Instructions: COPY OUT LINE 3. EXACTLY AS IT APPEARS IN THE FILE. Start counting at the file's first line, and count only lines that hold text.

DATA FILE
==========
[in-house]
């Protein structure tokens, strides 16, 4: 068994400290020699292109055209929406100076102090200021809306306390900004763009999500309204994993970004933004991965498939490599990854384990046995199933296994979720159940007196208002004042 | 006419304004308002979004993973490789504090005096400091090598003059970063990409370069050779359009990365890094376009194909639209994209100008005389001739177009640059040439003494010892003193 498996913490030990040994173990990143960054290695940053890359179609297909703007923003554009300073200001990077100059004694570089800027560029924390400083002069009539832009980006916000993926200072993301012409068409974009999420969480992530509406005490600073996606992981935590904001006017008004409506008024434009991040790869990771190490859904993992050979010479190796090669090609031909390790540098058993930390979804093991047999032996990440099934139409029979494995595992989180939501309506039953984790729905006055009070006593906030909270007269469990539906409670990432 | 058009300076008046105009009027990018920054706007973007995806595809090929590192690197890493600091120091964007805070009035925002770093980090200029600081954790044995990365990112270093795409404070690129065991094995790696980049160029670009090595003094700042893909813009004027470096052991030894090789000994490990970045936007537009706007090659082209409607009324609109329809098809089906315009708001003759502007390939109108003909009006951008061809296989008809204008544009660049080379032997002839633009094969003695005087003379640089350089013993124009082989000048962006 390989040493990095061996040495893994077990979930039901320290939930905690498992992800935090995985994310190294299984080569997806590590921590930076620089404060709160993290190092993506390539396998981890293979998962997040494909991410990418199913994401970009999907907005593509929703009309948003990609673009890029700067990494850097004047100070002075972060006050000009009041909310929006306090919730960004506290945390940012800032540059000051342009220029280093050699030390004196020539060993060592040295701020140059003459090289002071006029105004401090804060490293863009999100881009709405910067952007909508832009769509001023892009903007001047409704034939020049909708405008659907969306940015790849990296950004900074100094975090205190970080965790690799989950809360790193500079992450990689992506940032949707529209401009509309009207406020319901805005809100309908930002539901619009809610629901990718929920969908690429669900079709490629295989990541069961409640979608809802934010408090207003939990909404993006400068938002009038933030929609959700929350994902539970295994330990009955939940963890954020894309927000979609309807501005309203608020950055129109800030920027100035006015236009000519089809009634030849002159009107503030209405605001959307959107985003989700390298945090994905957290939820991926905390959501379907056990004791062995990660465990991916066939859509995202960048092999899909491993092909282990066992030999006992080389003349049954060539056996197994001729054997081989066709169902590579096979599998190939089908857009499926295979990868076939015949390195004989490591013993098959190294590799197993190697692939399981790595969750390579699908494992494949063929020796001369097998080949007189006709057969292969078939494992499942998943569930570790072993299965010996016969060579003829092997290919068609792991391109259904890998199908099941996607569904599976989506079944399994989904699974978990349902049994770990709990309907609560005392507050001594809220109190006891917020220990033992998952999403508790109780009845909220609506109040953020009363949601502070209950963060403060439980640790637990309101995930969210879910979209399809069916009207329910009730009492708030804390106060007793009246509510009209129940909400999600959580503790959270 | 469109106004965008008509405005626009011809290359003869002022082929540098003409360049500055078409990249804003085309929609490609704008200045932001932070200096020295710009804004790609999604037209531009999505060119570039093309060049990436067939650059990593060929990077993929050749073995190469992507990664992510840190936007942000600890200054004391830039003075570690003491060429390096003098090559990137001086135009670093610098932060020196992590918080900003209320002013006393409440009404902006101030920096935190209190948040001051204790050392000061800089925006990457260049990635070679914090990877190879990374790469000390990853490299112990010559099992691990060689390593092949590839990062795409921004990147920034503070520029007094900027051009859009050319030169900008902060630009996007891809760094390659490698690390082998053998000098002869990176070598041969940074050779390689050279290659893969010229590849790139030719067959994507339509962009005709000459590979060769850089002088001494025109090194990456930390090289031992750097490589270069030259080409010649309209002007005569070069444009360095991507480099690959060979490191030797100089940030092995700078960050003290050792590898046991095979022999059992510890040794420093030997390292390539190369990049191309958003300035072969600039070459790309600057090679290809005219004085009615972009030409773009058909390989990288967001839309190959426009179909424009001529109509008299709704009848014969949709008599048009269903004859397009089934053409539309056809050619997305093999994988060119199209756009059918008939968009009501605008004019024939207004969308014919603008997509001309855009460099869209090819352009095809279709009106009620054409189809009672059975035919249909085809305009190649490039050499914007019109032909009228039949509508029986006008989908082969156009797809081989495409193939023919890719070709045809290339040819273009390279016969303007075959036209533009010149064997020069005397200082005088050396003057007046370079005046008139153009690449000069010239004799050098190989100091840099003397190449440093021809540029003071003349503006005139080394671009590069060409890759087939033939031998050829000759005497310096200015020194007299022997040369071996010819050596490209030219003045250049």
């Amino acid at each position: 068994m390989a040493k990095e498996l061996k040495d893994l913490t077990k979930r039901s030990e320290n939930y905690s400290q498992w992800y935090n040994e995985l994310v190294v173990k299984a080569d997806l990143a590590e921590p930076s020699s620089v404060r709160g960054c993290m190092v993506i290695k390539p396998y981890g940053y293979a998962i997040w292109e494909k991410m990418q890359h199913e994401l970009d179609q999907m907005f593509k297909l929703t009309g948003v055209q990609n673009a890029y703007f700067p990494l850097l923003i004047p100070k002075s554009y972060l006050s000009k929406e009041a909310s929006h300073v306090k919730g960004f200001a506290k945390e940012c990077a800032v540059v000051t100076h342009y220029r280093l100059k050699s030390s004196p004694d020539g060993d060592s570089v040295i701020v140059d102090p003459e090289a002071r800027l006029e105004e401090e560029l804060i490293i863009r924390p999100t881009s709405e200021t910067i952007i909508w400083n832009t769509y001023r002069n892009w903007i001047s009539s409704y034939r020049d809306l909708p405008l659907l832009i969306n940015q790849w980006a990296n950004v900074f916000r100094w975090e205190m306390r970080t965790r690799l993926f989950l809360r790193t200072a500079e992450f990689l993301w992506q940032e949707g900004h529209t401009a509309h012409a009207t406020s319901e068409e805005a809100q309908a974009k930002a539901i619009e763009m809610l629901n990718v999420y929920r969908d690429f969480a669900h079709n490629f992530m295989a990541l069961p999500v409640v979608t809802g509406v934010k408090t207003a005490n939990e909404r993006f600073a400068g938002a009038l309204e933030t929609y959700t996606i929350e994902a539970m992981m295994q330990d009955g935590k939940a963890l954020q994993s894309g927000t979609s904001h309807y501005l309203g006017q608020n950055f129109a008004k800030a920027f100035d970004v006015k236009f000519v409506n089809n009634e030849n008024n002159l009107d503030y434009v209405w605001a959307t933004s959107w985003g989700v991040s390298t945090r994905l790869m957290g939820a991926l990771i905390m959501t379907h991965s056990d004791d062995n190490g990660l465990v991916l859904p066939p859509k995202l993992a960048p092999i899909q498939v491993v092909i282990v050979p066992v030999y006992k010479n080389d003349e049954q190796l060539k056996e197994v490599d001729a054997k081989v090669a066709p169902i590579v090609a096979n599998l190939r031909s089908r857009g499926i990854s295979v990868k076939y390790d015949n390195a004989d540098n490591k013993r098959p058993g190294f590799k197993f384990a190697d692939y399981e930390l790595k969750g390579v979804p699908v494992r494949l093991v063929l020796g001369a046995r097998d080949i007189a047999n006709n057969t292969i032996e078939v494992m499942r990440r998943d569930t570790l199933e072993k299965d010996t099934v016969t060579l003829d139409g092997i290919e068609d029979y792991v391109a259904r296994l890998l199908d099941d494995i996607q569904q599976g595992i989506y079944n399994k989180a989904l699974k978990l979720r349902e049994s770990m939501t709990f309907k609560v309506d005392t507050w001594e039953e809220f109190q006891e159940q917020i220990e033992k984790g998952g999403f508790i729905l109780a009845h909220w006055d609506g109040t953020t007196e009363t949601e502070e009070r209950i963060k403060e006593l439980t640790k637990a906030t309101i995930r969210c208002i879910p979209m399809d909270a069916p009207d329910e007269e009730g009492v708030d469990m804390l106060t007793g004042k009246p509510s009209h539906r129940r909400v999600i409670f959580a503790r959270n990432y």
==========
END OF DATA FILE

């Amino acid at each position: 068994m390989a040493k990095e498996l061996k040495d893994l913490t077990k979930r039901s030990e320290n939930y905690s400290q498992w992800y935090n040994e995985l994310v190294v173990k299984a080569d997806l990143a590590e921590p930076s020699s620089v404060r709160g960054c993290m190092v993506i290695k390539p396998y981890g940053y293979a998962i997040w292109e494909k991410m990418q890359h199913e994401l970009d179609q999907m907005f593509k297909l929703t009309g948003v055209q990609n673009a890029y703007f700067p990494l850097l923003i004047p100070k002075s554009y972060l006050s000009k929406e009041a909310s929006h300073v306090k919730g960004f200001a506290k945390e940012c990077a800032v540059v000051t100076h342009y220029r280093l100059k050699s030390s004196p004694d020539g060993d060592s570089v040295i701020v140059d102090p003459e090289a002071r800027l006029e105004e401090e560029l804060i490293i863009r924390p999100t881009s709405e200021t910067i952007i909508w400083n832009t769509y001023r002069n892009w903007i001047s009539s409704y034939r020049d809306l909708p405008l659907l832009i969306n940015q790849w980006a990296n950004v900074f916000r100094w975090e205190m306390r970080t965790r690799l993926f989950l809360r790193t200072a500079e992450f990689l993301w992506q940032e949707g900004h529209t401009a509309h012409a009207t406020s319901e068409e805005a809100q309908a974009k930002a539901i619009e763009m809610l629901n990718v999420y929920r969908d690429f969480a669900h079709n490629f992530m295989a990541l069961p999500v409640v979608t809802g509406v934010k408090t207003a005490n939990e909404r993006f600073a400068g938002a009038l309204e933030t929609y959700t996606i929350e994902a539970m992981m295994q330990d009955g935590k939940a963890l954020q994993s894309g927000t979609s904001h309807y501005l309203g006017q608020n950055f129109a008004k800030a920027f100035d970004v006015k236009f000519v409506n089809n009634e030849n008024n002159l009107d503030y434009v209405w605001a959307t933004s959107w985003g989700v991040s390298t945090r994905l790869m957290g939820a991926l990771i905390m959501t379907h991965s056990d004791d062995n190490g990660l465990v991916l859904p066939p859509k995202l993992a960048p092999i899909q498939v491993v092909i282990v050979p066992v030999y006992k010479n080389d003349e049954q190796l060539k056996e197994v490599d001729a054997k081989v090669a066709p169902i590579v090609a096979n599998l190939r031909s089908r857009g499926i990854s295979v990868k076939y390790d015949n390195a004989d540098n490591k013993r098959p058993g190294f590799k197993f384990a190697d692939y399981e930390l790595k969750g390579v979804p699908v494992r494949l093991v063929l020796g001369a046995r097998d080949i007189a047999n006709n057969t292969i032996e078939v494992m499942r990440r998943d569930t570790l199933e072993k299965d010996t099934v016969t060579l003829d139409g092997i290919e068609d029979y792991v391109a259904r296994l890998l199908d099941d494995i996607q569904q599976g595992i989506y079944n399994k989180a989904l699974k978990l979720r349902e049994s770990m939501t709990f309907k609560v309506d005392t507050w001594e039953e809220f109190q006891e159940q917020i220990e033992k984790g998952g999403f508790i729905l109780a009845h909220w006055d609506g109040t953020t007196e009363t949601e502070e009070r209950i963060k403060e006593l439980t640790k637990a906030t309101i995930r969210c208002i879910p979209m399809d909270a069916p009207d329910e007269e009730g009492v708030d469990m804390l106060t007793g004042k009246p509510s009209h539906r129940r909400v999600i409670f959580a503790r959270n990432y």